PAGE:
# Calculating apparent separation

1. Jan 18, 2014

### bobo1455

I am trying to calculate the apparent separation between the 2 stars Mizar and Alcor. In the question I am given the total distance from me to the 2 stars which is 83 light years and the angle of separation which is 12 arcminutes.

The question is multiple choice: (A) 0.1 ly, (B) 0.3 ly, (C) 1 ly, (D) 3 ly, (e) 10 ly

What I have tried is using the formula from Wikipedia on Angular Distance to get a value that matches one from the choices A to E

\theta ≈ \frac {a}{D}

The problem is, I am having a hard time understanding what to exactly do with 83 light years and 12 arcminutes. I have read online that the 2 stars Mizar and Alcor have distances of 81 light years and 78 light years, so the distance between them is 3 light years, so I'm assuming the answer is (D), but I don't know at all how to get there.

I am also given these formulas:

distance = actual size / angular size

angular size is proportional to actual size / distance

Any help is appreciated.

2. Jan 18, 2014

### BvU

The angle of separation is the angle between the lines from you to the stars. Theta in the formula.
Don't forget to convert to radians.

3. Jan 18, 2014

### bobo1455

Okay, I convert 12 arcminutes to degrees (0.2) to radians (0.0034906585) and plugged in for theta:

then I have:

0.0034906585 = x / 83 ly (not sure if I am supposed to convert ly to AU or some other unit of measurement)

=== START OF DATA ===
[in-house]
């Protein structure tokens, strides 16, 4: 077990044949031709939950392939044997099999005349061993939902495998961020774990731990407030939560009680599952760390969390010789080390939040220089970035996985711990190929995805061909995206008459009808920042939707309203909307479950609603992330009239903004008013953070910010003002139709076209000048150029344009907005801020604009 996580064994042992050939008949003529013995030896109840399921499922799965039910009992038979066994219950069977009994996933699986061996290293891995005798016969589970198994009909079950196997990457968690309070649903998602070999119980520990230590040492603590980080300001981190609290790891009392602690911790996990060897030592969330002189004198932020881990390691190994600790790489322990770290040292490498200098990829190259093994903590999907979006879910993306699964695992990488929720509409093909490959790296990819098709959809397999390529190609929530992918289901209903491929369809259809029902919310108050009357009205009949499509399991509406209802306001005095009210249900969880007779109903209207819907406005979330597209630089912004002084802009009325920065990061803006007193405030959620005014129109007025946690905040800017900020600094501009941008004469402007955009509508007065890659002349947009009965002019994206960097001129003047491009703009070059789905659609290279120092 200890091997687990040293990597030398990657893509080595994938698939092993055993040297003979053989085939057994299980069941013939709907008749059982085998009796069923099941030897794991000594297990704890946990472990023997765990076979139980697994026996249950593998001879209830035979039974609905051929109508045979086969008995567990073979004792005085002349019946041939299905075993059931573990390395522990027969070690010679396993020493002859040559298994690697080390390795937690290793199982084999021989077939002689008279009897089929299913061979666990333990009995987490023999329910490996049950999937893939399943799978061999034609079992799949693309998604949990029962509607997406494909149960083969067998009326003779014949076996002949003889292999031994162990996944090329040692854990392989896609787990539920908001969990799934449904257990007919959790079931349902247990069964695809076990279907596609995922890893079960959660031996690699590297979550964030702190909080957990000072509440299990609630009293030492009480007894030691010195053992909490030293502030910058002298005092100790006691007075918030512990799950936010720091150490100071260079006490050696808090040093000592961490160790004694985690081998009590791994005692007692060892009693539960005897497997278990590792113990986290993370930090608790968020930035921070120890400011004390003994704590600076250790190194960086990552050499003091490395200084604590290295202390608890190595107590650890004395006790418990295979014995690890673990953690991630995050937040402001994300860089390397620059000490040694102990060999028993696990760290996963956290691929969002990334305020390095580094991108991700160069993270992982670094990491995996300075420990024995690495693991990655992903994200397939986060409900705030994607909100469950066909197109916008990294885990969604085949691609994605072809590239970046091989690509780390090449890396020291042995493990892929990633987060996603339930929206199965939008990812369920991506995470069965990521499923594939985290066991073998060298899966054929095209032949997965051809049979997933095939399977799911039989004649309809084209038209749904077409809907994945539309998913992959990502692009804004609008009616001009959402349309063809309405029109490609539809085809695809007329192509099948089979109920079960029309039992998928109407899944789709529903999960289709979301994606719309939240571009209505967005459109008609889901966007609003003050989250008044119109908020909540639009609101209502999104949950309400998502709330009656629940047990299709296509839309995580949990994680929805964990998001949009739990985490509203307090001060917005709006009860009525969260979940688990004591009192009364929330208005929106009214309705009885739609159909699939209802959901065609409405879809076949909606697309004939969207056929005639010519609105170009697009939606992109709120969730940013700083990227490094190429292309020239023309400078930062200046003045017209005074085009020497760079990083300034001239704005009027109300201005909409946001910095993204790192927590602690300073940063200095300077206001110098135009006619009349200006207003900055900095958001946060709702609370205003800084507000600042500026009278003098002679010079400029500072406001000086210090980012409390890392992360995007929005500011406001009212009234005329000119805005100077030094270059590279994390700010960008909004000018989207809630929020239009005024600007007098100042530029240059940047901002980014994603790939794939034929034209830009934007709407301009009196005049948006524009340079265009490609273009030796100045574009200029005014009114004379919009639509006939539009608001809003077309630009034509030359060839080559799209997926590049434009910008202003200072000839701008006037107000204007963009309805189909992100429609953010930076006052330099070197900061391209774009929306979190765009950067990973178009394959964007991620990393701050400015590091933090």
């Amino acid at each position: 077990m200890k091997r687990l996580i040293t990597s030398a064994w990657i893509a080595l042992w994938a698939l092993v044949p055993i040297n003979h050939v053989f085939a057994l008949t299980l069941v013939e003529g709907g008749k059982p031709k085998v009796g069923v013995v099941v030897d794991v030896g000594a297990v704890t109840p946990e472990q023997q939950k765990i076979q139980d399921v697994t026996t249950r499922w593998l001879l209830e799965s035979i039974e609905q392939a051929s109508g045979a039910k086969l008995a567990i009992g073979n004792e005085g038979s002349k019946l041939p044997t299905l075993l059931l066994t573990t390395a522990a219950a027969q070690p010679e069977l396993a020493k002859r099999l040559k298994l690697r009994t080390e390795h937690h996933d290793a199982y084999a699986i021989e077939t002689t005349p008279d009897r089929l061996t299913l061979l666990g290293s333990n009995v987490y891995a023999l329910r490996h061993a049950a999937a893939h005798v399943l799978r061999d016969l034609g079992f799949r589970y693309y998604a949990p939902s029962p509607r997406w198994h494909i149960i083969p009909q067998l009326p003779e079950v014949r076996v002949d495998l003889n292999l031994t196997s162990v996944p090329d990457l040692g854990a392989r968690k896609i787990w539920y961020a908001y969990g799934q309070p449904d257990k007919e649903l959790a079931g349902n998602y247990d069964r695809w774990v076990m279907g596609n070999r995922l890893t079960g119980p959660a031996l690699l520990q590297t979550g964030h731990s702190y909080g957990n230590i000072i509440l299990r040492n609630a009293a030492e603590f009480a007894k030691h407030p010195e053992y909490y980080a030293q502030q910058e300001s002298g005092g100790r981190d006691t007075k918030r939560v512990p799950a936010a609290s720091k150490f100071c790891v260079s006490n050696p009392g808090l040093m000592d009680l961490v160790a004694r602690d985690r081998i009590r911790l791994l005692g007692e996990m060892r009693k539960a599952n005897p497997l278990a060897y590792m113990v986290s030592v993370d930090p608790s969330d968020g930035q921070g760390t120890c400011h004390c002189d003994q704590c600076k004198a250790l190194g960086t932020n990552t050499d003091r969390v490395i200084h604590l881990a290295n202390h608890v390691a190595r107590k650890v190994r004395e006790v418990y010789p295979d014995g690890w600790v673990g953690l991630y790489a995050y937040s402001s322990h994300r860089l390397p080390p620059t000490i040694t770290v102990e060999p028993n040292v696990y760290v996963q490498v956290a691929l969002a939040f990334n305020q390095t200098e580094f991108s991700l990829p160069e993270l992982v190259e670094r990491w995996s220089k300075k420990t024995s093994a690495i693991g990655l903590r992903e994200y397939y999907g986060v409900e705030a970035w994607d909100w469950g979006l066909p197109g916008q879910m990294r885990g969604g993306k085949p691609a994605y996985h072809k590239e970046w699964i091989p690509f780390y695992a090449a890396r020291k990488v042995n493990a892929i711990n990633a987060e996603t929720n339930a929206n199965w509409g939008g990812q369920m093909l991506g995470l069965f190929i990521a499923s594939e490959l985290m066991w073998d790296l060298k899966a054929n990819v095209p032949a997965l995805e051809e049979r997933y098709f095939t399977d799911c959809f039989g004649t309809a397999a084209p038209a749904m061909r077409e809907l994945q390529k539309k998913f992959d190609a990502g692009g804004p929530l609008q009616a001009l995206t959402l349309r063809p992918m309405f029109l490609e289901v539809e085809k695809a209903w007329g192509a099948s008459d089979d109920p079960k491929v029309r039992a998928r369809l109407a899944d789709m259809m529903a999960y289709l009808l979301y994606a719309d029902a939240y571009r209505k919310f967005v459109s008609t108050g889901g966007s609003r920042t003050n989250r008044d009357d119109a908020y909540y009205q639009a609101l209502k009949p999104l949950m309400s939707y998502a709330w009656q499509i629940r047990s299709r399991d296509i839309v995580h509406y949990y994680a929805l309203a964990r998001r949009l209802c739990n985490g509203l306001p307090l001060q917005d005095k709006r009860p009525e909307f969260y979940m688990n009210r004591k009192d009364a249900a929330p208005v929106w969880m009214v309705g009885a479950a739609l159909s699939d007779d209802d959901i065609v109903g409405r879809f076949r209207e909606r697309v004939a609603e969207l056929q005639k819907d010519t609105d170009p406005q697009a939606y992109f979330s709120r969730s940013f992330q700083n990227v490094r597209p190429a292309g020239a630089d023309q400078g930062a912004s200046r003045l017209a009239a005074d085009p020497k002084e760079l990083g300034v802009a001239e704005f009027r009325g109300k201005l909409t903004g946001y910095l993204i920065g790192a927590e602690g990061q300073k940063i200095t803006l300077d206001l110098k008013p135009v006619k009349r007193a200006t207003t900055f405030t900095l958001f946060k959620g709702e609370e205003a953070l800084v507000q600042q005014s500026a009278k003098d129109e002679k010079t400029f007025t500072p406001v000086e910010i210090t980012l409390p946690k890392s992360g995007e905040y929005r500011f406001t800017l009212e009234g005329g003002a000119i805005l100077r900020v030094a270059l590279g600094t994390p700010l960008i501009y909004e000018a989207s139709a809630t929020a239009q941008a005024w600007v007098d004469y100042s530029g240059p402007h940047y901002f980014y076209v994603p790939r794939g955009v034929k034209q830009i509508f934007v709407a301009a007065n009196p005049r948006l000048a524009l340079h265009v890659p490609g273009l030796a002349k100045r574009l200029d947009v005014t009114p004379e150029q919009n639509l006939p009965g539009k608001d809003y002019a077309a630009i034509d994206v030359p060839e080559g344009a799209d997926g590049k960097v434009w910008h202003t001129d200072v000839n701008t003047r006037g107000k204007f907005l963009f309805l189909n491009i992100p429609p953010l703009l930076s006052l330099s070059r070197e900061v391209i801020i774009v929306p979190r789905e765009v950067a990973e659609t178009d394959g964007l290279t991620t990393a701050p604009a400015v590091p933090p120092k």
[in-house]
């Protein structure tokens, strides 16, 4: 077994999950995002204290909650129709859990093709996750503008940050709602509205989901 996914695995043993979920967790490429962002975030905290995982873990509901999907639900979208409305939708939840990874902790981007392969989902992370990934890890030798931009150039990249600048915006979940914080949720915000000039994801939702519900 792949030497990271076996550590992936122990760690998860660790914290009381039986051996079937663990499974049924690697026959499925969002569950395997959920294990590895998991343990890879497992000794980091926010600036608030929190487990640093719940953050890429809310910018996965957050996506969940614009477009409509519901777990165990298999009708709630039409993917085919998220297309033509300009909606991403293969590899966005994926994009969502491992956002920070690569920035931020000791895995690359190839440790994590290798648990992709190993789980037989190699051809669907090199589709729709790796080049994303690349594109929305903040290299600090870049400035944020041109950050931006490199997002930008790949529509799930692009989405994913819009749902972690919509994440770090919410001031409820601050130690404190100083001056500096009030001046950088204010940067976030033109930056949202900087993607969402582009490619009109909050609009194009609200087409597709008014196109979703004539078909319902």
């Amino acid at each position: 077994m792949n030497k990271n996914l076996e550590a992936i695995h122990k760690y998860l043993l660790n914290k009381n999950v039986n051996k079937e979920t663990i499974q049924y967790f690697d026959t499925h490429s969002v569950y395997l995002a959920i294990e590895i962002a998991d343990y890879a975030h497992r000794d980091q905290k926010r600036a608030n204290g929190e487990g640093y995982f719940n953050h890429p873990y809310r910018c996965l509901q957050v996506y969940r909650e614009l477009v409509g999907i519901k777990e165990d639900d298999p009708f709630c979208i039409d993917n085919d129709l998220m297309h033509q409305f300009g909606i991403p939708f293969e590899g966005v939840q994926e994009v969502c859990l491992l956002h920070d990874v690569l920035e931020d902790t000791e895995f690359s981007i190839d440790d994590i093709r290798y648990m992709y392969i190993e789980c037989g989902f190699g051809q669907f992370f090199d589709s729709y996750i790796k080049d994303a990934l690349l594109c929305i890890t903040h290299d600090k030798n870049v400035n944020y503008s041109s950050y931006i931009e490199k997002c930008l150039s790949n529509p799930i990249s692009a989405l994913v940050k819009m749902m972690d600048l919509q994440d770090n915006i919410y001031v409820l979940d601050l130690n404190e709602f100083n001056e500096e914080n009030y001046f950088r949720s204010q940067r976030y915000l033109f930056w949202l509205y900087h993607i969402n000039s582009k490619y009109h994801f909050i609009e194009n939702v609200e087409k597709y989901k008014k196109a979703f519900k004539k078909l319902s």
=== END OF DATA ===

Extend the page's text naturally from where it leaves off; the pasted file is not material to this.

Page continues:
then I get x = 0.2897246555, which is approx 0.3 ly, and (B) is 0.3 ly, but I am still not 100% sure it is correct or not.

4. Jan 18, 2014

### HallsofIvy

The original distances were given in light years so the answer should be given in light years. Yes, 12 minutes is 12/60= 1/5 degrees and so (1/5)(3.14159/180)= 0.0034906585 so the distance between them, along a circular arc, is (0.0034906585)(83)= 0.2897 light years. I don't think I would put it to as many significant figures as you do. Since "12 arcminutes" and "83 light years" both have two significant figures, the most reasonable answer is 0.29 light years.

You could also do this as a "trig" problem. Dropping a vertical from the vertex (the earth) to the line between the two stars, we have two congruent right triangles with angle 6 arcminutes and hypotenuse 83 ly. The opposite side of that right triangle (half the distance between the two stars), x, satisfies $$sin(6')= x/83$$ so that x= 83sin(6')=0.1449 so that the entire distance, 2x, is 0.2898 light years, still 0.29 ly as before.